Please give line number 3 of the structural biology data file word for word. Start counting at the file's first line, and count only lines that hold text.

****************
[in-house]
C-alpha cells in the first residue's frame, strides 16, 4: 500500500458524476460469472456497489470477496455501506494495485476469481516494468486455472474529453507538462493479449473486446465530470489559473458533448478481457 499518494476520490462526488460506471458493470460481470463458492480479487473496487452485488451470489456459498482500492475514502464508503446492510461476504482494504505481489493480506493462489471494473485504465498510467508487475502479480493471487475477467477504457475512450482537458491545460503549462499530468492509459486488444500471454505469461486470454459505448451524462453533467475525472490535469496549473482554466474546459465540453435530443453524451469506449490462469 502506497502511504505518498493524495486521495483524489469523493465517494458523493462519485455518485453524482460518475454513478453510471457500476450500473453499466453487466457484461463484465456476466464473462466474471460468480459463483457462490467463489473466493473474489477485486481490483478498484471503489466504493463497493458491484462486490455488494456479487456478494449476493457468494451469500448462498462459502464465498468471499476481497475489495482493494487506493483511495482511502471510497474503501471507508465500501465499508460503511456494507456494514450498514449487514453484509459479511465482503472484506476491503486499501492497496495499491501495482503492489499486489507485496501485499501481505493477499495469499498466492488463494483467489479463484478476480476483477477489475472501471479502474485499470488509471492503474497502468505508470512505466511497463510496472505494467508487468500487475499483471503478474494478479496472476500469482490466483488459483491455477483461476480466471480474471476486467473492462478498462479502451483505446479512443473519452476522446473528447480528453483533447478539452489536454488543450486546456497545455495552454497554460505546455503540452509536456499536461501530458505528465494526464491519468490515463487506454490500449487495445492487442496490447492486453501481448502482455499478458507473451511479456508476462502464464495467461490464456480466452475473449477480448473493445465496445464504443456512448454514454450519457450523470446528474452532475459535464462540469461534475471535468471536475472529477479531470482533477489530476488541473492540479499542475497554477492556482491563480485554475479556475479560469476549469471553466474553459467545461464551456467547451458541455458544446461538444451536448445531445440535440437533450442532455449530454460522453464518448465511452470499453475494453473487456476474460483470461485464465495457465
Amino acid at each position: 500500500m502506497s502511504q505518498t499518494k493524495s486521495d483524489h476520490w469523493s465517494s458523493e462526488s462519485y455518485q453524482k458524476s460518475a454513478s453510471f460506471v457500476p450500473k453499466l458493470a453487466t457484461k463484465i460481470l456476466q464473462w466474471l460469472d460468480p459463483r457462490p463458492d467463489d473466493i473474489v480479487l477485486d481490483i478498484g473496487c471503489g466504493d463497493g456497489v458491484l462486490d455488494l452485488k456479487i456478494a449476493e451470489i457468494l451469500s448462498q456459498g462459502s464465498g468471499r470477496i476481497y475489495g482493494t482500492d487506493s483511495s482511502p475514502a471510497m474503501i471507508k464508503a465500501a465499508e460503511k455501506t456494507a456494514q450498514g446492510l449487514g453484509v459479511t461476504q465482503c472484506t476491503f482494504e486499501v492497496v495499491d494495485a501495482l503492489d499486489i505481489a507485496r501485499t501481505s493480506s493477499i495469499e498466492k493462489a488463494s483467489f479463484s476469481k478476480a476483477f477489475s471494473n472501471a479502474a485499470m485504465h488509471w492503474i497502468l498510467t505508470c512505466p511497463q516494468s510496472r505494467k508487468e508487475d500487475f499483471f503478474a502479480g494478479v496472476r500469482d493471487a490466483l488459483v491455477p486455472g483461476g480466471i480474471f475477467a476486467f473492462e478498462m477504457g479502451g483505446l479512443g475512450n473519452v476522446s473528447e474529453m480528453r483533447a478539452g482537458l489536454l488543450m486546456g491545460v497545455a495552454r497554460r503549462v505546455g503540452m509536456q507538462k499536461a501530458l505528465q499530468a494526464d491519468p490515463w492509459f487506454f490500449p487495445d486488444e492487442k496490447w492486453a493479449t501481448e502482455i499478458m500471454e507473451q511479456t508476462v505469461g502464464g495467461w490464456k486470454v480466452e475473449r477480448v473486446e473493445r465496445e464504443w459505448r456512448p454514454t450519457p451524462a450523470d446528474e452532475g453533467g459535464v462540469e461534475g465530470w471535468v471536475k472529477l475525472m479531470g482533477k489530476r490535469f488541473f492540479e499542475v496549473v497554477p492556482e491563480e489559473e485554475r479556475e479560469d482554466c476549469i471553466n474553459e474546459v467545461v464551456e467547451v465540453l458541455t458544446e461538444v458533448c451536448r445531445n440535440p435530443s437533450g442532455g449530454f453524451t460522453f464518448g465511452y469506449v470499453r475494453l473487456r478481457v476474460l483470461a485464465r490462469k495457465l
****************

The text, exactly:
Amino acid at each position: 500500500m502506497s502511504q505518498t499518494k493524495s486521495d483524489h476520490w469523493s465517494s458523493e462526488s462519485y455518485q453524482k458524476s460518475a454513478s453510471f460506471v457500476p450500473k453499466l458493470a453487466t457484461k463484465i460481470l456476466q464473462w466474471l460469472d460468480p459463483r457462490p463458492d467463489d473466493i473474489v480479487l477485486d481490483i478498484g473496487c471503489g466504493d463497493g456497489v458491484l462486490d455488494l452485488k456479487i456478494a449476493e451470489i457468494l451469500s448462498q456459498g462459502s464465498g468471499r470477496i476481497y475489495g482493494t482500492d487506493s483511495s482511502p475514502a471510497m474503501i471507508k464508503a465500501a465499508e460503511k455501506t456494507a456494514q450498514g446492510l449487514g453484509v459479511t461476504q465482503c472484506t476491503f482494504e486499501v492497496v495499491d494495485a501495482l503492489d499486489i505481489a507485496r501485499t501481505s493480506s493477499i495469499e498466492k493462489a488463494s483467489f479463484s476469481k478476480a476483477f477489475s471494473n472501471a479502474a485499470m485504465h488509471w492503474i497502468l498510467t505508470c512505466p511497463q516494468s510496472r505494467k508487468e508487475d500487475f499483471f503478474a502479480g494478479v496472476r500469482d493471487a490466483l488459483v491455477p486455472g483461476g480466471i480474471f475477467a476486467f473492462e478498462m477504457g479502451g483505446l479512443g475512450n473519452v476522446s473528447e474529453m480528453r483533447a478539452g482537458l489536454l488543450m486546456g491545460v497545455a495552454r497554460r503549462v505546455g503540452m509536456q507538462k499536461a501530458l505528465q499530468a494526464d491519468p490515463w492509459f487506454f490500449p487495445d486488444e492487442k496490447w492486453a493479449t501481448e502482455i499478458m500471454e507473451q511479456t508476462v505469461g502464464g495467461w490464456k486470454v480466452e475473449r477480448v473486446e473493445r465496445e464504443w459505448r456512448p454514454t450519457p451524462a450523470d446528474e452532475g453533467g459535464v462540469e461534475g465530470w471535468v471536475k472529477l475525472m479531470g482533477k489530476r490535469f488541473f492540479e499542475v496549473v497554477p492556482e491563480e489559473e485554475r479556475e479560469d482554466c476549469i471553466n474553459e474546459v467545461v464551456e467547451v465540453l458541455t458544446e461538444v458533448c451536448r445531445n440535440p435530443s437533450g442532455g449530454f453524451t460522453f464518448g465511452y469506449v470499453r475494453l473487456r478481457v476474460l483470461a485464465r490462469k495457465l